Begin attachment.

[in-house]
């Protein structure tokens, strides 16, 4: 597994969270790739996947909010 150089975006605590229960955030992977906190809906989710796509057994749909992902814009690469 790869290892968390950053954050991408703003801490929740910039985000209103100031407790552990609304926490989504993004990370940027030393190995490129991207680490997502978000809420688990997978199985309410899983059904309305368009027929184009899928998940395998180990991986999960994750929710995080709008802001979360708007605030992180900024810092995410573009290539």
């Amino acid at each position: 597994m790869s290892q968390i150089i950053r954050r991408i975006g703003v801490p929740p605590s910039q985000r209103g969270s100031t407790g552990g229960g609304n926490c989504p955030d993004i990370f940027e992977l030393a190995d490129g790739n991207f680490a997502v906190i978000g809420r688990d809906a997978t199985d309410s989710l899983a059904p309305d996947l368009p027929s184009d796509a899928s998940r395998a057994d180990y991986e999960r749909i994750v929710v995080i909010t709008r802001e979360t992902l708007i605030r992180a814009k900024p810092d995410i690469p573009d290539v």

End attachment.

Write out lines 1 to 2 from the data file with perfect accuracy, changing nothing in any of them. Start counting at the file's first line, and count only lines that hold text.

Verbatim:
[in-house]
């Protein structure tokens, strides 16, 4: 597994969270790739996947909010 150089975006605590229960955030992977906190809906989710796509057994749909992902814009690469 790869290892968390950053954050991408703003801490929740910039985000209103100031407790552990609304926490989504993004990370940027030393190995490129991207680490997502978000809420688990997978199985309410899983059904309305368009027929184009899928998940395998180990991986999960994750929710995080709008802001979360708007605030992180900024810092995410573009290539």